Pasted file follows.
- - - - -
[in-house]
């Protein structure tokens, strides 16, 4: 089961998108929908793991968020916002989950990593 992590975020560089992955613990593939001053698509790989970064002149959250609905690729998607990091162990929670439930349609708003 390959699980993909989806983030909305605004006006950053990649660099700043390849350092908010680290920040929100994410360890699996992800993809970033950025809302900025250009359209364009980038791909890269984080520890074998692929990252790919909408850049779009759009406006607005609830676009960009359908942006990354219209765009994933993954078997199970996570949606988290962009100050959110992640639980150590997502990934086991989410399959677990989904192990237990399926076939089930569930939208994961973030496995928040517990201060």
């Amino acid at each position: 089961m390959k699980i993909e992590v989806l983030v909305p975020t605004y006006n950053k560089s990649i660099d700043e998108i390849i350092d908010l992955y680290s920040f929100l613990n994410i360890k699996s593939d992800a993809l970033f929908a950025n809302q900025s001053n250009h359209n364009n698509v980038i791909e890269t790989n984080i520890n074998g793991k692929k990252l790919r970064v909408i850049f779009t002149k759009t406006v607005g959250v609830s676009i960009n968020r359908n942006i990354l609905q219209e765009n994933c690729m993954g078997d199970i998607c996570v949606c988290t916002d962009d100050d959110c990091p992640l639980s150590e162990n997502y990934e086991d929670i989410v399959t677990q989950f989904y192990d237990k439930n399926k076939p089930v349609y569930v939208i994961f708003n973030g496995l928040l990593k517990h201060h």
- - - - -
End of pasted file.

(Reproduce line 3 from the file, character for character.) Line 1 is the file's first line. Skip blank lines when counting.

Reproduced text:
């Amino acid at each position: 089961m390959k699980i993909e992590v989806l983030v909305p975020t605004y006006n950053k560089s990649i660099d700043e998108i390849i350092d908010l992955y680290s920040f929100l613990n994410i360890k699996s593939d992800a993809l970033f929908a950025n809302q900025s001053n250009h359209n364009n698509v980038i791909e890269t790989n984080i520890n074998g793991k692929k990252l790919r970064v909408i850049f779009t002149k759009t406006v607005g959250v609830s676009i960009n968020r359908n942006i990354l609905q219209e765009n994933c690729m993954g078997d199970i998607c996570v949606c988290t916002d962009d100050d959110c990091p992640l639980s150590e162990n997502y990934e086991d929670i989410v399959t677990q989950f989904y192990d237990k439930n399926k076939p089930v349609y569930v939208i994961f708003n973030g496995l928040l990593k517990h201060h």